My Double Entry Bookkeeping Model

my double entry bookkeeping model

In the classical double-entry bookkeeping, one notes the flow of the cash ahead of time moving from one accounts to accounts.

Then, when the money moves for real, the transaction is reconciled.

Say I have three bank accounts, BA1, BA2 and BA3, a few Expense accounts and an Income account called work.

I would write the transactions (in green) between my bank accounts (in brown) and the expenses (in purple) or the income (in orange). Then, I would check the transactions that actually happened (in green). Generally, the reconciling process happen with some paper based monthly report from the bank as a source of truth.

So far so good.

But I happen to also use weboob to automatically get some ledger cli formatted entries. Those are my source of truth and I don’t want to modify them.

I then have something like the brown part of the following picture.

Henceforth, the brown part means “what is actually acknowledged by my bank”.

I then have to manually link the brown arrows to the associated accounts (the red waves).

When the transaction is between two of my bank accounts, I need to merge the associated transactions.

One of the main advantage of bookkeeping is the possibility to write the transaction ahead of time. This is a problem since this means that I write an arrow (in purple) from my bank account to the expense account but another link will appear when I will scrap my bank data.

I would then have to merge those links, which is cumbersome.

My solution is to add another category of accounts: virtual (in green).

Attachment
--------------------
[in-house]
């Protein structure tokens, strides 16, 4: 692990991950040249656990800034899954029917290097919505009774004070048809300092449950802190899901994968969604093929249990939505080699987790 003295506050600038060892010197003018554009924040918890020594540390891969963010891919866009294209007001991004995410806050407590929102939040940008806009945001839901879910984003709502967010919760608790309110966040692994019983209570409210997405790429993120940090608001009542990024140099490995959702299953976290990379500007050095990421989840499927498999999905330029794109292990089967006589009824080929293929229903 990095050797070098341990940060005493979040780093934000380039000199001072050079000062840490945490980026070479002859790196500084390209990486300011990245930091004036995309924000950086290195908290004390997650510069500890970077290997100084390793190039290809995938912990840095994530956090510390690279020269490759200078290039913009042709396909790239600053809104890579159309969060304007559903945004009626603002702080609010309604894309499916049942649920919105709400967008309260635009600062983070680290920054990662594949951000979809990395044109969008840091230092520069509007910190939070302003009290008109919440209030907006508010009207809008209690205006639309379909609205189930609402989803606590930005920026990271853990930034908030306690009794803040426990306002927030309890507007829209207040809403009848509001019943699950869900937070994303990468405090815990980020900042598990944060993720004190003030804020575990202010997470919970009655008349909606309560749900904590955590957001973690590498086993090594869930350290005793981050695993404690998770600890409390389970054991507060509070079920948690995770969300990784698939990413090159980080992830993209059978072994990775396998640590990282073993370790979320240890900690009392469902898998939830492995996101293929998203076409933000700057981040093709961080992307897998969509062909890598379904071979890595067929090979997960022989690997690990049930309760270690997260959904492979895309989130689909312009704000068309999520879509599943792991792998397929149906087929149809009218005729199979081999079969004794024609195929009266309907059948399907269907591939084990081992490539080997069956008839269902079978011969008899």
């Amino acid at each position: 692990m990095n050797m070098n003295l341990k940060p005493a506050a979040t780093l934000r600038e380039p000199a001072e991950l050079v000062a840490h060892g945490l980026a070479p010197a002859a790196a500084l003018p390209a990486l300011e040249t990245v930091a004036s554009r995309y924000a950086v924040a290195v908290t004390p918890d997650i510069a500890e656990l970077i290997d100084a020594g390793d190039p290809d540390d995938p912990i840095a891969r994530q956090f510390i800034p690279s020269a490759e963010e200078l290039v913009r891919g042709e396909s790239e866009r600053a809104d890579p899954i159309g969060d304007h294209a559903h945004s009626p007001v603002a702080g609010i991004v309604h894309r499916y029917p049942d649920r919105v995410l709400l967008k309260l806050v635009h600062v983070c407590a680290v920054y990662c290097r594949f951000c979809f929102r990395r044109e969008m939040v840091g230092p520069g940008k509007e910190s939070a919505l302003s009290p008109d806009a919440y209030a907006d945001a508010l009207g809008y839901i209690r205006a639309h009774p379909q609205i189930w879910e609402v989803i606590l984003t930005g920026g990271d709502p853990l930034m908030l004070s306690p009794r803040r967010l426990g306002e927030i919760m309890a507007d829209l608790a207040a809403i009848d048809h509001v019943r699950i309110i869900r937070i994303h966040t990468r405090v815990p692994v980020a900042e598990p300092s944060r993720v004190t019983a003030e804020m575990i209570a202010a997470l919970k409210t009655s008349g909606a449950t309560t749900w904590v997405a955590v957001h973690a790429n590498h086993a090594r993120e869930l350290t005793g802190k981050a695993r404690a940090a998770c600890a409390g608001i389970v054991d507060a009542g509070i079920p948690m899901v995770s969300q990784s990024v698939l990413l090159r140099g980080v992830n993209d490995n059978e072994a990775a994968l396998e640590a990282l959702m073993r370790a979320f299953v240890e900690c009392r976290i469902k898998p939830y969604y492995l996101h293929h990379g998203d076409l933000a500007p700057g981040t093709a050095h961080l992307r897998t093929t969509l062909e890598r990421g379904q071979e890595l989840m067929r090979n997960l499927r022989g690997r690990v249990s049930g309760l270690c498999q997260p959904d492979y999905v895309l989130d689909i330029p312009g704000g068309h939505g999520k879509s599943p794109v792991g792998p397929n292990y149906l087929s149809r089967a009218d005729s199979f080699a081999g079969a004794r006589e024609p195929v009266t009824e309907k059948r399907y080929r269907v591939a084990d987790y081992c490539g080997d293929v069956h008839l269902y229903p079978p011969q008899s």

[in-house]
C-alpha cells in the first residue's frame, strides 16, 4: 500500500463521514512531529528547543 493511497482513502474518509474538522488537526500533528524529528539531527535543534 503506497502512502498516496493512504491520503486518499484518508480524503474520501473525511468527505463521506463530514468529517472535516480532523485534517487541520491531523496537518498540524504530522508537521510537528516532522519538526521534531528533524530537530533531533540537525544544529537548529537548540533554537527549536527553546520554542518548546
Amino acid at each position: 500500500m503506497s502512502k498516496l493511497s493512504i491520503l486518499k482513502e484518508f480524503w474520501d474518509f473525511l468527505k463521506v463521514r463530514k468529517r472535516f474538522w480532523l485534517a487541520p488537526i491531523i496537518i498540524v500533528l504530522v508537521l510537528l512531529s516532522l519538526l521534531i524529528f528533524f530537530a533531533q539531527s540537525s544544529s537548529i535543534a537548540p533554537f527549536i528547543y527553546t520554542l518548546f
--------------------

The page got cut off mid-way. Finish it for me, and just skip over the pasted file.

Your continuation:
Virtual accounts basically represent some temporary virtual location where my money is before it is actually moved.

When writing my transactions, I write them from/to virtual accounts and expenses/income accounts (in green). This still allows me to see where the money is expected to move.

When I get my bank information (in brown), I only need to link them to the associated virtual account (red waves).

My virtual accounts are sub accounts of my bank account (the blue cloud) so that I can easily see my net-worth balance and expected cash flow.

For sometime actually, I have a whole category virtual, not part of the assets. But then I needed to move money across my bank accounts.

I tried to have some kind of virtual account representing a transfer, but in contrast to classical flow, it did not have an expense or an income account to move the money to/from.

It needed some kind of loop transaction to show that no money was actually lost from my assets.

Then I realized that each bank account had its own horizon (the blue cloud), that the virtual account are basically interface between horizons and that having a virtual account for the other bank account totally made sense.

In this model, moving money from one bank account to another looks like this:

I first write down the transfer between the virtual accounts (in green). It shows the expected flow from one bank account to the other.

Then, when my bank report is got (in brown), I can simply reconcile (red waves).

Eventually, I get a system that works. See for instance this real life scenario.

In this drawing, I can see that my employer had to pay me (the orange part is linked to the virtual account) but did not pay me yet (not brown link to the bank account yet). I have then taken some money from BA2. When entering the transaction, I just had the green link from BA2:BA1 to BA1:BA2, then, when the bank actually moved the money, I could see the brown arrows from BA2 to BA2:BA1 and from BA1:BA2 to BA1.

The same goes in the part where I repay my loan or fill another bank account. Those happen automatically, so the green part are written at the beginning of the year and the brown links are reconciled when the money is actually moved.

With this model, I believe I finally can keep the data scrapped by weboob as-is while getting the advantage of the double-entry bookkeeping, writing the transactions ahead of time and reconciling them afterwards.

Notes linking here